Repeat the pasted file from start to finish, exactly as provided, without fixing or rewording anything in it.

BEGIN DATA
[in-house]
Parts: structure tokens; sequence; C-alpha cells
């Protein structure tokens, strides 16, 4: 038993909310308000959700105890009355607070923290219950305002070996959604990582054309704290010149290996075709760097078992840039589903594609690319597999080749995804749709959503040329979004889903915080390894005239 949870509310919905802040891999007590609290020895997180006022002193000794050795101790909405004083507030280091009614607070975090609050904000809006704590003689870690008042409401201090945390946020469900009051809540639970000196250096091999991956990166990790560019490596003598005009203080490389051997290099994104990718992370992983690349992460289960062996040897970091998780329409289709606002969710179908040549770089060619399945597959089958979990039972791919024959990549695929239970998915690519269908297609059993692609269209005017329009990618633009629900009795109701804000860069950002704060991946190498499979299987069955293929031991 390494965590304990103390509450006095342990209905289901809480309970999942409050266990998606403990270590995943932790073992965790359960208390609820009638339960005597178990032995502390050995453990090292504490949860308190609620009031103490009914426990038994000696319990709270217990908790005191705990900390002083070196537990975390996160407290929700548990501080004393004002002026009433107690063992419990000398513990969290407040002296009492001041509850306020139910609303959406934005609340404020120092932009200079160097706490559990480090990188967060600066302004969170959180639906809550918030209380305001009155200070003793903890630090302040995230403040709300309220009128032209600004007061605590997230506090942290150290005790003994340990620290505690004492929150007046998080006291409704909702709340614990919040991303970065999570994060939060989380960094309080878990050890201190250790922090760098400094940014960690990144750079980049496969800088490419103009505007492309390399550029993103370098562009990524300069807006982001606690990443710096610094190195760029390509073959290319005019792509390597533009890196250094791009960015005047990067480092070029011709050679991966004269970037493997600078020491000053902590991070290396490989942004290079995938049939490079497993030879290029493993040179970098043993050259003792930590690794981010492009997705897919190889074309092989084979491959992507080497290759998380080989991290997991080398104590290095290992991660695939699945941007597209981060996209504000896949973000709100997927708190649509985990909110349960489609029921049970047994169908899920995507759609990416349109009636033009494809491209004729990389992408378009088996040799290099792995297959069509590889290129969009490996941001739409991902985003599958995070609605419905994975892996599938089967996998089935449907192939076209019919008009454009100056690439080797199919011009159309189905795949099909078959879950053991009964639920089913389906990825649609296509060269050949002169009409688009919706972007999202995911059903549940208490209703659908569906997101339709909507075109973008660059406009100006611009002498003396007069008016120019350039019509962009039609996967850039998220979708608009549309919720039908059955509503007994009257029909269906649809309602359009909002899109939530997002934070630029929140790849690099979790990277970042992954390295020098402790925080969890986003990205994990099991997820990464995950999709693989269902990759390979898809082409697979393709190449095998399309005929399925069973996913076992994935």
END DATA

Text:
[in-house]
Parts: structure tokens; sequence; C-alpha cells
């Protein structure tokens, strides 16, 4: 038993909310308000959700105890009355607070923290219950305002070996959604990582054309704290010149290996075709760097078992840039589903594609690319597999080749995804749709959503040329979004889903915080390894005239 949870509310919905802040891999007590609290020895997180006022002193000794050795101790909405004083507030280091009614607070975090609050904000809006704590003689870690008042409401201090945390946020469900009051809540639970000196250096091999991956990166990790560019490596003598005009203080490389051997290099994104990718992370992983690349992460289960062996040897970091998780329409289709606002969710179908040549770089060619399945597959089958979990039972791919024959990549695929239970998915690519269908297609059993692609269209005017329009990618633009629900009795109701804000860069950002704060991946190498499979299987069955293929031991 390494965590304990103390509450006095342990209905289901809480309970999942409050266990998606403990270590995943932790073992965790359960208390609820009638339960005597178990032995502390050995453990090292504490949860308190609620009031103490009914426990038994000696319990709270217990908790005191705990900390002083070196537990975390996160407290929700548990501080004393004002002026009433107690063992419990000398513990969290407040002296009492001041509850306020139910609303959406934005609340404020120092932009200079160097706490559990480090990188967060600066302004969170959180639906809550918030209380305001009155200070003793903890630090302040995230403040709300309220009128032209600004007061605590997230506090942290150290005790003994340990620290505690004492929150007046998080006291409704909702709340614990919040991303970065999570994060939060989380960094309080878990050890201190250790922090760098400094940014960690990144750079980049496969800088490419103009505007492309390399550029993103370098562009990524300069807006982001606690990443710096610094190195760029390509073959290319005019792509390597533009890196250094791009960015005047990067480092070029011709050679991966004269970037493997600078020491000053902590991070290396490989942004290079995938049939490079497993030879290029493993040179970098043993050259003792930590690794981010492009997705897919190889074309092989084979491959992507080497290759998380080989991290997991080398104590290095290992991660695939699945941007597209981060996209504000896949973000709100997927708190649509985990909110349960489609029921049970047994169908899920995507759609990416349109009636033009494809491209004729990389992408378009088996040799290099792995297959069509590889290129969009490996941001739409991902985003599958995070609605419905994975892996599938089967996998089935449907192939076209019919008009454009100056690439080797199919011009159309189905795949099909078959879950053991009964639920089913389906990825649609296509060269050949002169009409688009919706972007999202995911059903549940208490209703659908569906997101339709909507075109973008660059406009100006611009002498003396007069008016120019350039019509962009039609996967850039998220979708608009549309919720039908059955509503007994009257029909269906649809309602359009909002899109939530997002934070630029929140790849690099979790990277970042992954390295020098402790925080969890986003990205994990099991997820990464995950999709693989269902990759390979898809082409697979393709190449095998399309005929399925069973996913076992994935």